Several compounders and processors recently have initiated lawsuits against plastics additives suppliers over allegations of price fixing.
The lawsuits, including several filed earlier this year in U.S. District Court in Philadelphia, run parallel to antitrust investigations by authorities in the United States, Canada, Europe and Japan.
The defendants named are Rohm & Haas Co., Atofina Chemicals Inc., Atofina SA, Total SA, Crompton Corp., Ferro Corp., Metco North America Inc., Mitsubishi Rayon Co. Ltd., Mitsubishi Rayon America Inc., Kureha Chemical Industry Co. Ltd., Kureha Corp. of America, Kaneka Corp., Akzo Nobel NV and Akzo Nobel Inc.
The plaintiffs are compounders Gitto/ Global Corp., Polyvel Inc. and Newline Color Inc., pipe producer Surprise Plastics Inc., Isaac Industries Inc. and Crane Group Co. The additives in question include heat stabilizers, impact modifiers and processing aids.
Separately, the U.S. Department of Justice is investigating possible antitrust violations among plastics additives suppliers. The Canadian Competition Bureau, European Commission and Japan Fair Trade Commission are conducting similar investigations.
``We believe that there are going to be indictments returned with respect to plastics additives,'' said Robert Kaplan, a lawyer representing the plaintiffs.
An indictment from the investigations would be helpful for plaintiffs in the civil suit, but it would not influence whether civil suits will proceed, Kaplan said in a telephone interview from his office at Kaplan Fox & Kilshemier LLP of Chicago.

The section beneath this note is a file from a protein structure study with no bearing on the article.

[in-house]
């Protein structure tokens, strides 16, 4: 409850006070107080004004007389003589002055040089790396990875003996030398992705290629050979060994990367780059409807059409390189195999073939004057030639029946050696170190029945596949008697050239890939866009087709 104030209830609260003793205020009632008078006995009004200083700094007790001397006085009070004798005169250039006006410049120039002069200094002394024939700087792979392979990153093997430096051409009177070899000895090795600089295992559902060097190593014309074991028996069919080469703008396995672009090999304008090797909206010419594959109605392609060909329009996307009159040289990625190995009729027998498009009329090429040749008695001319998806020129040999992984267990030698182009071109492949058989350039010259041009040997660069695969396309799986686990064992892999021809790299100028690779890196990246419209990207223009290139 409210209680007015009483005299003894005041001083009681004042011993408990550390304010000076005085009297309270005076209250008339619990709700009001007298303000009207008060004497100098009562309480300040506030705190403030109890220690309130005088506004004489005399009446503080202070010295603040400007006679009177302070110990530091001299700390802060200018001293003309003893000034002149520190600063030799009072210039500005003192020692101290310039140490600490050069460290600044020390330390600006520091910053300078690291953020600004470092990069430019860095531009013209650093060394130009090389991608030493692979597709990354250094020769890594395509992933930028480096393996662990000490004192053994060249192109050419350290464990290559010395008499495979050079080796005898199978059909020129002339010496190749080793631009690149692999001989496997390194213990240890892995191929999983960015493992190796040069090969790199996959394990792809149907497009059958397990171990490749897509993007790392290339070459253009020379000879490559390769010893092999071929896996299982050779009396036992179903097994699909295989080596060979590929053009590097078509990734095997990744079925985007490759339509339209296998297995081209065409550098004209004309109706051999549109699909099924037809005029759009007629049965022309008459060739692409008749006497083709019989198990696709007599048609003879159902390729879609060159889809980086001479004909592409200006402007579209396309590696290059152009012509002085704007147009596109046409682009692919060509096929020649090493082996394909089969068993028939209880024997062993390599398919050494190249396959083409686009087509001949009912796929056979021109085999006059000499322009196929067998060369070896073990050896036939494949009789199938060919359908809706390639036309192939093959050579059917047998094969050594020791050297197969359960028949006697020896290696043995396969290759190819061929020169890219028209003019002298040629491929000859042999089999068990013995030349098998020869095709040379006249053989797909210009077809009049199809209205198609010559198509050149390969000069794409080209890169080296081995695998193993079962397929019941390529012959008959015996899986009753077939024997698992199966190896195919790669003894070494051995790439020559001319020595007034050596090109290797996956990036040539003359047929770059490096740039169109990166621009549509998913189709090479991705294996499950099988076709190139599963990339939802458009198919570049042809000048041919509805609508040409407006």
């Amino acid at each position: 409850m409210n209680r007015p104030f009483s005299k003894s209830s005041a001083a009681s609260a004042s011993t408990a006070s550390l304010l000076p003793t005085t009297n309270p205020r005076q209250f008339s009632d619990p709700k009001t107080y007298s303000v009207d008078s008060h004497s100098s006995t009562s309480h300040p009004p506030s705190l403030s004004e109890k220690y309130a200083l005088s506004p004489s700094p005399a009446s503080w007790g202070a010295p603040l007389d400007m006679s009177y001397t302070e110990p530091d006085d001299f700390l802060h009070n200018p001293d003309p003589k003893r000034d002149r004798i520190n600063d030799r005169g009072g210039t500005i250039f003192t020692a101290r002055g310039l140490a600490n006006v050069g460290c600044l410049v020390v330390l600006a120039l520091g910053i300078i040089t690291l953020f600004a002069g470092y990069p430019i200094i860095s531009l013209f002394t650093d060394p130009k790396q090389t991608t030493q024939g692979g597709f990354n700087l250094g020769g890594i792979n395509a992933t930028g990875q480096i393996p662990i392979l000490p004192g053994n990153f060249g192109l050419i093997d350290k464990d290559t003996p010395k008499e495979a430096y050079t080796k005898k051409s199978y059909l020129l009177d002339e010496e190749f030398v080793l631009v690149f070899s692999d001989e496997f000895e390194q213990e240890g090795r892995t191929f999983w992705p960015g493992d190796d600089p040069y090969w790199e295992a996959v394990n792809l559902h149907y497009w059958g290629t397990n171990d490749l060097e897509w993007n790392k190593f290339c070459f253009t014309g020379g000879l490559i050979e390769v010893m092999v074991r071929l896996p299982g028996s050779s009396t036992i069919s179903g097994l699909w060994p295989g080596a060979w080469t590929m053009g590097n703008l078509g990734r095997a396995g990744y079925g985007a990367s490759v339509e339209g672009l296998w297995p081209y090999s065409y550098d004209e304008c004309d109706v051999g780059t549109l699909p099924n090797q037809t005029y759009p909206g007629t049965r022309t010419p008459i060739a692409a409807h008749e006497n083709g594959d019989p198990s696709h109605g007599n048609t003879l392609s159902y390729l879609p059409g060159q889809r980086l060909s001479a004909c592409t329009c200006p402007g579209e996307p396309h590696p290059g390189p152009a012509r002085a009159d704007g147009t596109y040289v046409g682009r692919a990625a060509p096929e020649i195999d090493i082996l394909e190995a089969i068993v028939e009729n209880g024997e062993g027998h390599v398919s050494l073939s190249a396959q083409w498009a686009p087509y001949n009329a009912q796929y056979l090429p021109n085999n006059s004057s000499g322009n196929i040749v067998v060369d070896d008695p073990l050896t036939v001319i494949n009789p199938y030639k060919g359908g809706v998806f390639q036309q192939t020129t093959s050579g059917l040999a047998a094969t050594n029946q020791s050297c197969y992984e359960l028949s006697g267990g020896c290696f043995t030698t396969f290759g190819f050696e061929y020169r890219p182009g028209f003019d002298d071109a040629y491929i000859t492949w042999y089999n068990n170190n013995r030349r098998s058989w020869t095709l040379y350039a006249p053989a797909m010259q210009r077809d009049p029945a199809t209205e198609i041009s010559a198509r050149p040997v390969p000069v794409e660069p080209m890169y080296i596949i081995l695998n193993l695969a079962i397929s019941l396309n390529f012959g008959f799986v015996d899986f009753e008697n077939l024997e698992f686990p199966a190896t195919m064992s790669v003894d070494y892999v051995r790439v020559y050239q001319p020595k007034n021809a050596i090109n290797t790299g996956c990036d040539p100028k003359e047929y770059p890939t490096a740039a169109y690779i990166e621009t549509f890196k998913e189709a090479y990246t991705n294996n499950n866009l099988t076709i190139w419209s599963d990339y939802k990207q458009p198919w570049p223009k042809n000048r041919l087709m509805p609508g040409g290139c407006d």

More civil suits could pop up. A Chicago law firm announced June 2 that it also will investigate price fixing for plastics additives, for the period from January 1990 to January 2003.
``The purpose of the investigation is to inform purchasers of plastics additives that they may have overpaid due to antitrust violations,'' said Michael O'Meara, a lawyer with Kenneth B. Moll & Associates Ltd. The suits will seek three times the financial loss for customers who purchased the products.
In mid-February, inspectors in North America, Europe and Japan conducted coordinated surprise raids on the premises of additives producers suspected as being part of a global price-fixing cartel. So far, investigations have led to a grand jury being convened in early May in California and another grand jury in an undisclosed U.S. jurisdiction regarding price fixing and other antitrust violations.
Three publicly traded additives suppliers have acknowledged that they face possible civil suits and are subject to antitrust investigations in 10-Q reports filed with the Securities and Exchange Commission.
Crompton of Middlebury, Conn., noted it is one of several companies that are the subject of a coordinated criminal investigation by federal authorities into heat stabilizers. It also faces charges in federal and state class-action suits for those materials, impact modifiers and process aids. Resolution of those issues could have a material impact on Crompton, it added.
Crompton said it is cooperating with authorities and has conditional amnesty regarding criminal charges in the United States, Canada and Europe for heat stabilizers. The additives accounted for about $220 million of the firm's 2002 sales. It entered the business in 1999 when it merged with Witco Corp.
By the end of last year, Crompton had incurred $6.3 million in pretax costs relating to antitrust investigations into rubber chemicals. Twenty class-action suits for rubber chemicals had been filed by Dec. 31.
Crompton has been conducting its own internal investigation into the antitrust allegations and as a result placed one senior officer on paid administrative leave. It did not specify the business area of the officer.
Rohm & Haas, based in Philadelphia, said it is being investigated in Europe, Japan and Canada and its records have been subpoenaed by two U.S. grand juries. It and other suppliers also face seven civil suits in Pennsylvania, one in New York and one in Ohio.
``We do not believe these cases have merit and will defend them vigorously,'' the firm said in a May 10-Q filing.
Ferro of Cleveland also said it does not believe its employees violated antitrust laws. It said it does not expect the investigations to affect the firm materially.
Atofina Chemicals Inc. had no comment on the investigations said the firm's lawyer, Steven Bizar with Buchanan Ingersoll PC of Philadelphia.